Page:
A London financier haunted by the credit crunch apparently killed himself Saturday night as the U.S. financial crisis spreads to overseas markets.
Kirk Stephenson, a respected 47-year-old millionaire investor from New Zealand, was killed by an express train moving at 100 mph at a railway station southeast England,the U.K.’s Daily Mail reported. Stephenson had breakfast with his wife, Karina Robinson, a financial writer, and eight-year-old son Lucas, before killing himself according to Stuff.co.nz.
Stephenson’s apparent suicide is widely attributed to the financial crisis that has spread contagiously from Wall Street to markets around the globe.
The apparent suicide comes as mortgage giant Bradford & Bingley was brought to its knees by plummeting share prices and the Conservatives threatened to police the British treasury if the opposition party wins the next election, according to the Daily Mail.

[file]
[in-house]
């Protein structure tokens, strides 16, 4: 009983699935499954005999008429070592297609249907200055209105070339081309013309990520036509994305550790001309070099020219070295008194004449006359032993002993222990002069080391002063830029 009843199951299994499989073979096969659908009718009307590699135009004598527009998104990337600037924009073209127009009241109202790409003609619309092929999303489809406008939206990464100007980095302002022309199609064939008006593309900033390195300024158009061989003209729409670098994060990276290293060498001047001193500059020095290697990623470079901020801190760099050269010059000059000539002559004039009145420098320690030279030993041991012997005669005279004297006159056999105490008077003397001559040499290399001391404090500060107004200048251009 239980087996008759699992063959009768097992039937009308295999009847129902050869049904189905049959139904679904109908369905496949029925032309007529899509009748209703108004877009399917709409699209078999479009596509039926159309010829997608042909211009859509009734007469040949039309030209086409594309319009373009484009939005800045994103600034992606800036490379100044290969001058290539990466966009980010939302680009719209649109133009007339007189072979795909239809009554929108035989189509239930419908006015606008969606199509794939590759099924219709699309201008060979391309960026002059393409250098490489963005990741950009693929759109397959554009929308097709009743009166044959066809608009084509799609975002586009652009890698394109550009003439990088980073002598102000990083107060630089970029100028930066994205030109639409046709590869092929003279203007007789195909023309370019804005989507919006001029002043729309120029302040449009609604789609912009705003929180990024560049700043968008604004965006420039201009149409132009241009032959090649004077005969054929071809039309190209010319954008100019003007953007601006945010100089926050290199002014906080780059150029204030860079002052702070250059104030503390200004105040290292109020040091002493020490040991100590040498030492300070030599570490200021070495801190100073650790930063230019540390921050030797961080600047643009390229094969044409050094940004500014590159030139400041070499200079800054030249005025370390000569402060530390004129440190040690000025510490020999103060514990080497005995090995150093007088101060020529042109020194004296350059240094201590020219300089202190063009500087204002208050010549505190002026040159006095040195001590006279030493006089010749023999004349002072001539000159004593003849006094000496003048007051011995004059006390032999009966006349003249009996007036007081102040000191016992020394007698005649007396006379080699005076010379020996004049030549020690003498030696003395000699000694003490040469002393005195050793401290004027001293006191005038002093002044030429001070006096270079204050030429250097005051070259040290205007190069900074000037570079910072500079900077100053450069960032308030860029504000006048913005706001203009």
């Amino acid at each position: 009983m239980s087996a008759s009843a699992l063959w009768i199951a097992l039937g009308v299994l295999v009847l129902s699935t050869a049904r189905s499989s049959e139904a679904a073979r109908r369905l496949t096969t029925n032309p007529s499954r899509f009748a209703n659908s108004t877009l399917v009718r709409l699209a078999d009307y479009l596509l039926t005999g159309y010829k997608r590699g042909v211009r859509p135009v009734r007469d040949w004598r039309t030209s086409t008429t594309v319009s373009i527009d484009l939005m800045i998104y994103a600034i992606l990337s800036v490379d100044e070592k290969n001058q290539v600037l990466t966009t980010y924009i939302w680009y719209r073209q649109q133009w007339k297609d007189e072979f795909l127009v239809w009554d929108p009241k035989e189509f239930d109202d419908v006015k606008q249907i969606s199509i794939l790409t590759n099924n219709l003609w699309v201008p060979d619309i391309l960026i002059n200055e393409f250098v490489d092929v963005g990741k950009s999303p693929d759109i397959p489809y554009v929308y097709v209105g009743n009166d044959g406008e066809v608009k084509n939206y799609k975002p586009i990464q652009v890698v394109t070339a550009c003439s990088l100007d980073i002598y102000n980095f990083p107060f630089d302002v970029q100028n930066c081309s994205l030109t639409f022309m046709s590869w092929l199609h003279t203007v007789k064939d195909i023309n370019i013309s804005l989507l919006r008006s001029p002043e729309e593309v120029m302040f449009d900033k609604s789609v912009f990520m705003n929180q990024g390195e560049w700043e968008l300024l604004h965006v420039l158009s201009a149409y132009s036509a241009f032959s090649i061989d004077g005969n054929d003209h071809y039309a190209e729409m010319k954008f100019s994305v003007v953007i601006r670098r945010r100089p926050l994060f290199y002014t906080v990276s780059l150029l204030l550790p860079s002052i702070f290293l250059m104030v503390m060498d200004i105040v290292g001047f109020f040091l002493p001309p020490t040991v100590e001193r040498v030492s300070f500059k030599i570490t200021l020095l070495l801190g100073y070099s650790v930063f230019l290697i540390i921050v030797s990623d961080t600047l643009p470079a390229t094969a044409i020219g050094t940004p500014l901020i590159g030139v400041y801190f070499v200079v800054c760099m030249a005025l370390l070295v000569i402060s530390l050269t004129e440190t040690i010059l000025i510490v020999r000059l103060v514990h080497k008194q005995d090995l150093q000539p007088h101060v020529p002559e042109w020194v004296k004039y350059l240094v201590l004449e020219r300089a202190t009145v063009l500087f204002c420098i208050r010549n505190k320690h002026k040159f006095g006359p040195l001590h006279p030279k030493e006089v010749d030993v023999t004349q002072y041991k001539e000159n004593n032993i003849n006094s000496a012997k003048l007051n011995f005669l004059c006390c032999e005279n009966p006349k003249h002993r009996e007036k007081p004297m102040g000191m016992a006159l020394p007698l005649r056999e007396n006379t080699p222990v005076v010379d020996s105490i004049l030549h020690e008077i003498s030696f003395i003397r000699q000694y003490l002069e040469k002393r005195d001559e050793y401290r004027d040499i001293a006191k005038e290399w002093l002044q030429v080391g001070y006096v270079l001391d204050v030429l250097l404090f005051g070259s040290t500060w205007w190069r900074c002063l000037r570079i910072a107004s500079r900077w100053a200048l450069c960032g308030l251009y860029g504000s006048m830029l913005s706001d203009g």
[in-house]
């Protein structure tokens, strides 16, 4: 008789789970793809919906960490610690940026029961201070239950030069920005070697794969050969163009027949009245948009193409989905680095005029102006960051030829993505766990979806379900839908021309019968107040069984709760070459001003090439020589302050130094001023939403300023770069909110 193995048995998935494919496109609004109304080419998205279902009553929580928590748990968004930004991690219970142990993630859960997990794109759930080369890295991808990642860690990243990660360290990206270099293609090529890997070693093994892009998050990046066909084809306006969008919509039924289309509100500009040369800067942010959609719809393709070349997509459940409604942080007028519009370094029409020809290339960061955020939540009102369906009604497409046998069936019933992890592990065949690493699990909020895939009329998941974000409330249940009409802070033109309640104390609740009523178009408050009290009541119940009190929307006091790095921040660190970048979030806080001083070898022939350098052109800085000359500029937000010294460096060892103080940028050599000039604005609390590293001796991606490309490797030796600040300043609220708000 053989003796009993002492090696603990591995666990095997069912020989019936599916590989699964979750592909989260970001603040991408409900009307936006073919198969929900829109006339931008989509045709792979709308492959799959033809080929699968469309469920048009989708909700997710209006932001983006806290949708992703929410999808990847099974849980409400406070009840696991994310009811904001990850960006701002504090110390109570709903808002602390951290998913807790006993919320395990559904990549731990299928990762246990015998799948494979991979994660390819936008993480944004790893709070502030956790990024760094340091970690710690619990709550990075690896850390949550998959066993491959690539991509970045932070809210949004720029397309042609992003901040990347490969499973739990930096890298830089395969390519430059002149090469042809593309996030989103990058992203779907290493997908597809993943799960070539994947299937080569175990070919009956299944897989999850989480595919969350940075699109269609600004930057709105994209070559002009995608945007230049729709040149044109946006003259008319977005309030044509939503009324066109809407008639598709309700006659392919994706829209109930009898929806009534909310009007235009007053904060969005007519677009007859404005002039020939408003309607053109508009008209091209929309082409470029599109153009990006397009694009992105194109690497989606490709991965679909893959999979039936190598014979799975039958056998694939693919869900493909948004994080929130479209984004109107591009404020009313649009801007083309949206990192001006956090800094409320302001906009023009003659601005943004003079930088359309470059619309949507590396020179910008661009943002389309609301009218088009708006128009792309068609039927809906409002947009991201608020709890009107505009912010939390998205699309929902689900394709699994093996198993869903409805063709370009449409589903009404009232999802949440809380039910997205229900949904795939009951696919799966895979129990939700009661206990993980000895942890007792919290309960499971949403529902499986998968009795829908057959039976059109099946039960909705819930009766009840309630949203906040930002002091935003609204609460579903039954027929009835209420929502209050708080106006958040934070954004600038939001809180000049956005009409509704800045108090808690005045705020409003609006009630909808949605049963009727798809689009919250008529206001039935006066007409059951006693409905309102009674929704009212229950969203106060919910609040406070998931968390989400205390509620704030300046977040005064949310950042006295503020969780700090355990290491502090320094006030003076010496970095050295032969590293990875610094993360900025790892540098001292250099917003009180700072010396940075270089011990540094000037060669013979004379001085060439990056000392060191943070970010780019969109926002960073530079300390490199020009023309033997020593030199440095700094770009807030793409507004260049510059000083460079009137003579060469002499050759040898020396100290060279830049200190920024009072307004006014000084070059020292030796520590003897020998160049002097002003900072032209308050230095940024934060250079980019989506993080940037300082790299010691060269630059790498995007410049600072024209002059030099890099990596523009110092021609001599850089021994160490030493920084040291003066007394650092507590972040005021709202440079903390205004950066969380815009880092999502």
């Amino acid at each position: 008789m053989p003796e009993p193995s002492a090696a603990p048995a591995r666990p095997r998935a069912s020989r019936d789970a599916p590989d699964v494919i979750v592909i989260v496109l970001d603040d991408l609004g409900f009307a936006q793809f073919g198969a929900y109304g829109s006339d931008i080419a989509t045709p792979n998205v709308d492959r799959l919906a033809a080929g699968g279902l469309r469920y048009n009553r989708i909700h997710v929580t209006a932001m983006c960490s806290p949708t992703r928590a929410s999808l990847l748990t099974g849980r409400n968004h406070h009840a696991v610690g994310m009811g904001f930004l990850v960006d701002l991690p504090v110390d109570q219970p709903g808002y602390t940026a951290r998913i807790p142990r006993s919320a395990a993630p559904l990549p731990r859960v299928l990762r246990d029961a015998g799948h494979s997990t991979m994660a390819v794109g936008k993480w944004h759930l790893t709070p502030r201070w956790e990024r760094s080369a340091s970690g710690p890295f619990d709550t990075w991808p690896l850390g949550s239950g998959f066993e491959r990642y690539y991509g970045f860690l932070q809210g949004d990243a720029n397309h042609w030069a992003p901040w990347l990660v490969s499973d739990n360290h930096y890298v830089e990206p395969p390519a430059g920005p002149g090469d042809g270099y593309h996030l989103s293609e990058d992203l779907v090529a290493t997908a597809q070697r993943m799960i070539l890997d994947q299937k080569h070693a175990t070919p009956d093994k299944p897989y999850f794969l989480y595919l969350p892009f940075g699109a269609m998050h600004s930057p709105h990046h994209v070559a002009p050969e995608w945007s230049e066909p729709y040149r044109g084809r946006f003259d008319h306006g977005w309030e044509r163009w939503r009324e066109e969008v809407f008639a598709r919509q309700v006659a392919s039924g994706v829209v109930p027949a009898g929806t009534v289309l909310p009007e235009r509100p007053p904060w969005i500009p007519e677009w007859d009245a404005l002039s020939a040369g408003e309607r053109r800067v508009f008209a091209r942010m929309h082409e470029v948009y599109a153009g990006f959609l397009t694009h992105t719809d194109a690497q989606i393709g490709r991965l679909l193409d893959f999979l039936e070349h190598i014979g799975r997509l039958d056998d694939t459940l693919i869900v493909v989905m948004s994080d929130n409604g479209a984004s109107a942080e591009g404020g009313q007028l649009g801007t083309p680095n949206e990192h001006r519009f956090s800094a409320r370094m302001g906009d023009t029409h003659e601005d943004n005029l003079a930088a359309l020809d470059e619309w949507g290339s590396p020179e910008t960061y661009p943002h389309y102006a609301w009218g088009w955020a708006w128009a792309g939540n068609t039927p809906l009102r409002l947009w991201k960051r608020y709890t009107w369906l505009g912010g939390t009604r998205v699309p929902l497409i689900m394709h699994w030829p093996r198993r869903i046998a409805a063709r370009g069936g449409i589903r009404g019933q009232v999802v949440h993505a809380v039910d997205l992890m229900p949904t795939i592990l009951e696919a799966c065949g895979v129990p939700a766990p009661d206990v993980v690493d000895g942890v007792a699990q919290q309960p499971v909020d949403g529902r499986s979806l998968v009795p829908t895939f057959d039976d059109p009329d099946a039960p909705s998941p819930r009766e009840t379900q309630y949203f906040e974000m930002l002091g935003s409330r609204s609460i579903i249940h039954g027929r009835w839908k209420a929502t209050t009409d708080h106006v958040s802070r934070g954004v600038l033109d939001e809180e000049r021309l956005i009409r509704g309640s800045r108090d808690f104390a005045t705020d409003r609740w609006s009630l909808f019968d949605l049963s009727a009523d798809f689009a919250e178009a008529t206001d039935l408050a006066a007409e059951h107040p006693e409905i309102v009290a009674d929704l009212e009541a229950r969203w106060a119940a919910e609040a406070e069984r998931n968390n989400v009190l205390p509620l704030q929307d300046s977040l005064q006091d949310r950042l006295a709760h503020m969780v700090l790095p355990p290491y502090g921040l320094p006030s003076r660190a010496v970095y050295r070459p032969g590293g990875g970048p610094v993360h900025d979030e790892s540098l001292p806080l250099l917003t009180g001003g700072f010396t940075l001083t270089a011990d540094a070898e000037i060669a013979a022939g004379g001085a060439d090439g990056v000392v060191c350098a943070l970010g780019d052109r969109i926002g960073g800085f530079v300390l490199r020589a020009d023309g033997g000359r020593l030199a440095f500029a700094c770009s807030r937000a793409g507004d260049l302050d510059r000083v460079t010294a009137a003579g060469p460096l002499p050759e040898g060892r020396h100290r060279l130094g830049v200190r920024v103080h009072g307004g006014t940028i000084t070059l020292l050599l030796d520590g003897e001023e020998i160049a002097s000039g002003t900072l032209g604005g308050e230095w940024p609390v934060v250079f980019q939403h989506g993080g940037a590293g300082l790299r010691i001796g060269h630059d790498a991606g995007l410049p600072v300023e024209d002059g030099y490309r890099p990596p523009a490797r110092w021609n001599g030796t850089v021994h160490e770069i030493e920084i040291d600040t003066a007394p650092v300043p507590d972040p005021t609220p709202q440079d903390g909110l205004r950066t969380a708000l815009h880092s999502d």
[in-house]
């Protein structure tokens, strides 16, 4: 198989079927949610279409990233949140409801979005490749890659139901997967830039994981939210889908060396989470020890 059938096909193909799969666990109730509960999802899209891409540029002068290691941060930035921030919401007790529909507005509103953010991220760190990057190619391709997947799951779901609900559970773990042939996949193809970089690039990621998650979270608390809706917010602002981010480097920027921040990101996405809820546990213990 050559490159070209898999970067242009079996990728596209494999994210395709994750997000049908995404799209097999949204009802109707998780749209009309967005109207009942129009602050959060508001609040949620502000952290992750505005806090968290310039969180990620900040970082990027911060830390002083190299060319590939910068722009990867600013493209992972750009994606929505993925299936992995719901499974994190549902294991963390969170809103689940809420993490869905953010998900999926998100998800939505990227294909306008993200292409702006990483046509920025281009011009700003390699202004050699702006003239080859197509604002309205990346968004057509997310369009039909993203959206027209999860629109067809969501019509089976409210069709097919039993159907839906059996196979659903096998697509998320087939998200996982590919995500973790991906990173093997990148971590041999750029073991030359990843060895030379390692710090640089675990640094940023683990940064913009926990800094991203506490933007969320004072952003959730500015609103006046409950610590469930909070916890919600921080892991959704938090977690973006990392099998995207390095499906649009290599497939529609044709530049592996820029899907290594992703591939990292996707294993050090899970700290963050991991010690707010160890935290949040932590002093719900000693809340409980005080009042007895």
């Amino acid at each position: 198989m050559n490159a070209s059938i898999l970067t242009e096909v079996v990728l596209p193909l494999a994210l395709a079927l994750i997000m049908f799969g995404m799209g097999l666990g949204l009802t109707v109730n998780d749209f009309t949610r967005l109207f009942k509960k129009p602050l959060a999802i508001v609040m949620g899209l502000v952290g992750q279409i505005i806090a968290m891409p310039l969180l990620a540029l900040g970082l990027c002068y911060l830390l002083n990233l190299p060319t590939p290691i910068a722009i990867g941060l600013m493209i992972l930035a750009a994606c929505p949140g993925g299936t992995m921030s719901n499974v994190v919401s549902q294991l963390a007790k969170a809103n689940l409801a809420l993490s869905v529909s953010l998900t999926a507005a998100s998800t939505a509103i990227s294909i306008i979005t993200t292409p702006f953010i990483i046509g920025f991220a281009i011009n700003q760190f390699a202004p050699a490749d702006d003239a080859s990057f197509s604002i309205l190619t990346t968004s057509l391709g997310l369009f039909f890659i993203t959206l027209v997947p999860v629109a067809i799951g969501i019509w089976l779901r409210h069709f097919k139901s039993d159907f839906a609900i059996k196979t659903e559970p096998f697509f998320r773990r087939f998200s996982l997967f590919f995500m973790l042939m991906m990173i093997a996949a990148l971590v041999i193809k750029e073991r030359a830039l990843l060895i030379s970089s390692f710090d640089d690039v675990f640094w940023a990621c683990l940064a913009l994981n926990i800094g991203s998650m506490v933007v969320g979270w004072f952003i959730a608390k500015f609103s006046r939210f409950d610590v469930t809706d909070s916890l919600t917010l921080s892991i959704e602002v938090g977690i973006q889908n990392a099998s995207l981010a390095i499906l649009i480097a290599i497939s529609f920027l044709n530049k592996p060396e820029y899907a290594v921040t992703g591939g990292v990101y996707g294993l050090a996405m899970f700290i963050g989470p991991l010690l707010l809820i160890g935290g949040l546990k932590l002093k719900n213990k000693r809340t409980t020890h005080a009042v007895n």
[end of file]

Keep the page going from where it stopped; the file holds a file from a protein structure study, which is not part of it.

Stephenson, who owned a $6.62-million five-story house in London and a countryside retreat, was chief operating officer of investment firm Olivant Advisers. Last year, the firm lost a bid for a 15-per-cent stake worth almost $2 billion in British bank Northern Rock, which was scooped by the government instead of being sold piecemeal to Olivant or Virgin chief Sir Richard Branson, according to the Daily Mail.